Obesity, abdominal obesity and subsequent risk of kidney cancer: a cohort study of 23.3 million East Asians. Limited evidence exists regarding associations between obesity and kidney cancer among Asians. We examined the associations between obesity measures and risk of kidney cancer.We included 23,313,046 adults who underwent health examinations provided by the Korean National Health Insurance Service 2009-2012 and performed multivariable Cox proportional hazards regression analyses.During 5.4 (...) years of follow-up, 18,036 cases of kidney cancer were recorded, and cumulative incidence was 0.12%. General and abdominal obesity were associated with 1.32-fold increased risk of kidney cancer compared with groups without either obesity status. Underweight individuals showed decreased adjusted hazard ratio (HR) for kidney cancer (0.76, 95% confidence interval: 0.68-0.85) compared to those with normal body mass index (BMI), while the HRs increased among individuals with BMI 23-24.9 kg/m2 (1.23, 1.18

2019 British Journal of Cancer

11. Cohort study: Overweight or obese young people are not at increased risk of depression, but young people with depression are at increased risk of obesity

Cohort study: Overweight or obese young people are not at increased risk of depression, but young people with depression are at increased risk of obesity Overweight or obese young people are not at increased risk of depression, but young people with depression are at increased risk of obesity | Evidence-Based Nursing We use cookies to improve our service and to tailor our content and advertising to you. You can manage your cookie settings via your browser at any time. To learn more about how we (...) use cookies, please see our . Log in using your username and password For personal accounts OR managers of institutional accounts Username * Password * your user name or password? Search for this keyword Search for this keyword Main menu Log in using your username and password For personal accounts OR managers of institutional accounts Username * Password * your user name or password? You are here Overweight or obese young people are not at increased risk of depression, but young people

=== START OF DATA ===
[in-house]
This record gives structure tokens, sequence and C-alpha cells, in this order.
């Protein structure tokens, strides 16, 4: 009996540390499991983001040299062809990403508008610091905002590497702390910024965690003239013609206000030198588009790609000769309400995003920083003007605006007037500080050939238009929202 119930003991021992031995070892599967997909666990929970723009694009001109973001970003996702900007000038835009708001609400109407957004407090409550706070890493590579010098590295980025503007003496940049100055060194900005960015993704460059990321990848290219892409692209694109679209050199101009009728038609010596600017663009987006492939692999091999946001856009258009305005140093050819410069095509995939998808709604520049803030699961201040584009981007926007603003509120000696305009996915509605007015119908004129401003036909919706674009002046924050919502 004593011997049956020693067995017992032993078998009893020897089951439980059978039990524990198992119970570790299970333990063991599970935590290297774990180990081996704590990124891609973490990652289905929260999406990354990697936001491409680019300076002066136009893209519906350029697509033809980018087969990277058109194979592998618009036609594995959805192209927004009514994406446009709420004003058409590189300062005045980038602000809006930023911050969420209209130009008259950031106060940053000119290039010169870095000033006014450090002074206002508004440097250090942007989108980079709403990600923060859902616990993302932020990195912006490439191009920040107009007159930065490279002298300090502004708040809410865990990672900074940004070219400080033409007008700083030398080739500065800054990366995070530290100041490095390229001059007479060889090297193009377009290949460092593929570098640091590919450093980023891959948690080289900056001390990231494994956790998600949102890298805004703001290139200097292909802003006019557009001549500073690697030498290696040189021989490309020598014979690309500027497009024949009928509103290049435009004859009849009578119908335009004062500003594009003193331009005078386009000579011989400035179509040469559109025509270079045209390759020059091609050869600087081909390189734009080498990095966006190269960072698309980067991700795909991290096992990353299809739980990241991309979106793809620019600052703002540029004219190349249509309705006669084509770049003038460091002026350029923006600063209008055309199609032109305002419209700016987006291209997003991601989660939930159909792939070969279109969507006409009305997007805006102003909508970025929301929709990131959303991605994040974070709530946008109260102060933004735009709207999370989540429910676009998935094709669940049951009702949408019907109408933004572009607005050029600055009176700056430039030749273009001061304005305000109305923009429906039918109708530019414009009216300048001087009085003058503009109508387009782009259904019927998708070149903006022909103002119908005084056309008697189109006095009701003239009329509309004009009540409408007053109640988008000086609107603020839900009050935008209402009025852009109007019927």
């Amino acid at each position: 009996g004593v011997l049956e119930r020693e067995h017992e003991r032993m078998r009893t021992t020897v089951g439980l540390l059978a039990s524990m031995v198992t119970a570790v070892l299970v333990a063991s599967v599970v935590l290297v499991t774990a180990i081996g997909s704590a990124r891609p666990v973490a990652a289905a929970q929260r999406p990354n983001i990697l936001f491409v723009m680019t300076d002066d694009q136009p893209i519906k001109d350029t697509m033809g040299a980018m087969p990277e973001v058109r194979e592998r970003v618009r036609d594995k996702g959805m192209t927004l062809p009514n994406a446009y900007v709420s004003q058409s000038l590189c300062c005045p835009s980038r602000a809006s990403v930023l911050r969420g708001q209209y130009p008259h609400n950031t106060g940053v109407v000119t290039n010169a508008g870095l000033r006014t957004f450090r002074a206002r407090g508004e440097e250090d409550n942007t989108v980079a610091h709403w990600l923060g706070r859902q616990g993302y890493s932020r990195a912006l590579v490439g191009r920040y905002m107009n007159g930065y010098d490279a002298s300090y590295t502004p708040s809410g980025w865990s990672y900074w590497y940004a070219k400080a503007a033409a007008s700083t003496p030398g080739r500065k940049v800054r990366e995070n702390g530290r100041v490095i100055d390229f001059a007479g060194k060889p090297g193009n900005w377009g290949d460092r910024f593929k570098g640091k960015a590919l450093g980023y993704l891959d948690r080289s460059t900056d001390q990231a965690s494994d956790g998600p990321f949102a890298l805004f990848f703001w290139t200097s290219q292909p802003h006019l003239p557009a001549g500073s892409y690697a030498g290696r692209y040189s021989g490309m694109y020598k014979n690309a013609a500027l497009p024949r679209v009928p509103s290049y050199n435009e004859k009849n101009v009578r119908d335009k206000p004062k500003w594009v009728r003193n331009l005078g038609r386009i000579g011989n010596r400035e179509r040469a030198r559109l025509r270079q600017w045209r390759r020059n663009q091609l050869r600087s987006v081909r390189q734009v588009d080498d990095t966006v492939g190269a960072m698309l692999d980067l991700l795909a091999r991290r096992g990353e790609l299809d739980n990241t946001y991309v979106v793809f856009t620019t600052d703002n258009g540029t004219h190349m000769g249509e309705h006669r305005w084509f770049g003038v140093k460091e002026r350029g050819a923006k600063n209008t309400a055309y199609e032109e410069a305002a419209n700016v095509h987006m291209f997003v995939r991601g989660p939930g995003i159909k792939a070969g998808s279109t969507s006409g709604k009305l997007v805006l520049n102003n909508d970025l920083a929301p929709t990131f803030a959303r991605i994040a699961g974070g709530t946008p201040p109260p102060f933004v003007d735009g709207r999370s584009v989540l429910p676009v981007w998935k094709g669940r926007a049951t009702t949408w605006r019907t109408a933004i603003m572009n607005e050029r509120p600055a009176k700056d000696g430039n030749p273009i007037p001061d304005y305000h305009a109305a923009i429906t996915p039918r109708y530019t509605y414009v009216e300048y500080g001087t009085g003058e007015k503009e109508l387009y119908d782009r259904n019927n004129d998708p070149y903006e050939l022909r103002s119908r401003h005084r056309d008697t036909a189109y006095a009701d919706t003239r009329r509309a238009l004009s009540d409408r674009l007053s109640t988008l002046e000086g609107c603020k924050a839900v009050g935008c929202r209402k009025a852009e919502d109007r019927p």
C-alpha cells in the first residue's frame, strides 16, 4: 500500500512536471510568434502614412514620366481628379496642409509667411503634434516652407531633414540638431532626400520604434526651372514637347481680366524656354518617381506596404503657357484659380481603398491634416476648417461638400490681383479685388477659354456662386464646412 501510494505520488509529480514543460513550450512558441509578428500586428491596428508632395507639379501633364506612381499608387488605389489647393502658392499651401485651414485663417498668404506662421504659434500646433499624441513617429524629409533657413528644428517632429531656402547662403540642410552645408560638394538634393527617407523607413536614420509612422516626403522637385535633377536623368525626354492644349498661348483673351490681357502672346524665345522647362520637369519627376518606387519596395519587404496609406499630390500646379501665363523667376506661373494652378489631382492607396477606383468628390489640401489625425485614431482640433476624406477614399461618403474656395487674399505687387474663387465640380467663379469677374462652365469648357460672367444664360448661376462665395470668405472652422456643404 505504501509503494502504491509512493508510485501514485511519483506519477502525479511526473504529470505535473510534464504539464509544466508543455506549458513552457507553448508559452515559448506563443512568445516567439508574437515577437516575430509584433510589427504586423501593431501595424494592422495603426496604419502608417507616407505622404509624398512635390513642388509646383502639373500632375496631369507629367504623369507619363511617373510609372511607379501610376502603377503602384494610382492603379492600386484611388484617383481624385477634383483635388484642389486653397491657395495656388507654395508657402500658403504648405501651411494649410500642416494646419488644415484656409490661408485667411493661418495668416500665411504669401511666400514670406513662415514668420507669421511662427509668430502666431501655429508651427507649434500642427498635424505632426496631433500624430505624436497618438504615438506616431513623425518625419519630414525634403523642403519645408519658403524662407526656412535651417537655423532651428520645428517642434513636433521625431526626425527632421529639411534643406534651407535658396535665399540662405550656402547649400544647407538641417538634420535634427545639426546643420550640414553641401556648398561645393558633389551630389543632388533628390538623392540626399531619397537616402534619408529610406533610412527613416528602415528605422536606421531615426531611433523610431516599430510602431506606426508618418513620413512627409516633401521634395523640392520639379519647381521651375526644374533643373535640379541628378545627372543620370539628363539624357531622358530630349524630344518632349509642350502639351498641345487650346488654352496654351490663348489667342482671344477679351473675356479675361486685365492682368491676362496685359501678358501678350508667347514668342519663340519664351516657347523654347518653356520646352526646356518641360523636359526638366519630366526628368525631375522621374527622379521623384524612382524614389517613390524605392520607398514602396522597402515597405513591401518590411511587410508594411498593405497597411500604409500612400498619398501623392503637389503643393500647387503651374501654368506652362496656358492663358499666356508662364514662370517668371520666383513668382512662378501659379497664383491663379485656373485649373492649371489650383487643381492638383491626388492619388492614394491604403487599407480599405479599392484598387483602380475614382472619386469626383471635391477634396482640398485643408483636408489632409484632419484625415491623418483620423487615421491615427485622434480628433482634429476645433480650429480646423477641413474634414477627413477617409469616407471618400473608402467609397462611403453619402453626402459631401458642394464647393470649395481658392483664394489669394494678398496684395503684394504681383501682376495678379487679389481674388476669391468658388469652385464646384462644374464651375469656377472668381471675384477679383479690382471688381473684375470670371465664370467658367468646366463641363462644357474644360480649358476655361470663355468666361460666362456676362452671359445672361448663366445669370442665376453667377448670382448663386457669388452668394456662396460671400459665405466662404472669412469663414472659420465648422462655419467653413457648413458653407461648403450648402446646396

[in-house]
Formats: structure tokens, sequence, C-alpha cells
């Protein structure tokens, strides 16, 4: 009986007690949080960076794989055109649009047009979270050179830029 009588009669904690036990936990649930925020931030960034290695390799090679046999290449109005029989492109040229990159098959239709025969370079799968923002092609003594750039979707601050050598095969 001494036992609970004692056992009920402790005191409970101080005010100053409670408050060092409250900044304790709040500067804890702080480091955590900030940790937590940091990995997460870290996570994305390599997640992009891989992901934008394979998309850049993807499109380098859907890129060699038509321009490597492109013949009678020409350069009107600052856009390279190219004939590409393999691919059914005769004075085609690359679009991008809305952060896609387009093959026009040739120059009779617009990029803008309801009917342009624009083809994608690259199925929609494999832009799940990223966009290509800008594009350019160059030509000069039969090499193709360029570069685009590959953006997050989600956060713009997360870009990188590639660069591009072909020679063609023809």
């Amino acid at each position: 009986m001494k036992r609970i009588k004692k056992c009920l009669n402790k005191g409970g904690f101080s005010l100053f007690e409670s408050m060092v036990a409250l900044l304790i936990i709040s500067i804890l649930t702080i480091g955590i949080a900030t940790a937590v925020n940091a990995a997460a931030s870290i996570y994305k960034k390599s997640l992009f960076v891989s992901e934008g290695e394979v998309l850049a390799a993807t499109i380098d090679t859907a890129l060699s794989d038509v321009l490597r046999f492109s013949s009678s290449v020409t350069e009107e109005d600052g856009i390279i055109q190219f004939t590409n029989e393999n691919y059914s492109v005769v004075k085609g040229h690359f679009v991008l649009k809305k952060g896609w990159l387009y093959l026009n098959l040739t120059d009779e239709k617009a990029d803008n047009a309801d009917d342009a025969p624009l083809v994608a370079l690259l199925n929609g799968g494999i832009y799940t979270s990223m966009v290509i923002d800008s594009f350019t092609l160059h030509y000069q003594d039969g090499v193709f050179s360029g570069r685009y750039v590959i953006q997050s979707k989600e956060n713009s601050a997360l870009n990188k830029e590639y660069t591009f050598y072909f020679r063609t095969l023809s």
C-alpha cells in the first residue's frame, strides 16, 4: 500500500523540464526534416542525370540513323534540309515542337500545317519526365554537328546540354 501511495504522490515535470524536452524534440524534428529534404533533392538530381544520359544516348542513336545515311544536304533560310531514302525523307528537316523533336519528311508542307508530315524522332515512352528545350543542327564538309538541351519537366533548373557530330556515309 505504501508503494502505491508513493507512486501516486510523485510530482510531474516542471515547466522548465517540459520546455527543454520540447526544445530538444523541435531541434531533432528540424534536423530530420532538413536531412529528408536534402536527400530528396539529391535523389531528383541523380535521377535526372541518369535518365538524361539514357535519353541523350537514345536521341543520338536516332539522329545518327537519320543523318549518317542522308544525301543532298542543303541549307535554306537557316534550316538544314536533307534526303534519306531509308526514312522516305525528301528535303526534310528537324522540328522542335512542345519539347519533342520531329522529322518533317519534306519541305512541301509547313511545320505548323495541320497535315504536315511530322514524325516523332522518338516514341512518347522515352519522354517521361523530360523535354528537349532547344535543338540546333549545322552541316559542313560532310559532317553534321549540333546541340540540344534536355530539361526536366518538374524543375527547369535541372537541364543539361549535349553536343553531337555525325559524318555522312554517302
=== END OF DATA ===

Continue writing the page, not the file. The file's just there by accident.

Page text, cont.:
2014 Evidence-Based Nursing

12. The Effect of Liquid Meal Replacements on Cardiometabolic Risk Factors in Overweight/Obese Individuals With Type 2 Diabetes: A Systematic Review and Meta-analysis of Randomized Controlled Trials

The Effect of Liquid Meal Replacements on Cardiometabolic Risk Factors in Overweight/Obese Individuals With Type 2 Diabetes: A Systematic Review and Meta-analysis of Randomized Controlled Trials The evidence for liquid meal replacements in diabetes has not been summarized. Our objective was to synthesize the evidence of the effect of liquid meal replacements on cardiometabolic risk factors in overweight/obese individuals with type 2 diabetes.Data sources included MEDLINE, EMBASE (...) , and the Cochrane Library through 10 December 2018. We included randomized trials of ≥2 weeks assessing the effect of liquid meal replacements in weight loss diets compared with traditional weight loss diets on cardiometabolic risk factors in overweight/obese subjects with type 2 diabetes. Two independent reviewers extracted relevant data and assessed risk of bias. Data were pooled using the inverse variance method. The overall certainty of the evidence was evaluated using GRADE (Grading of Recommendations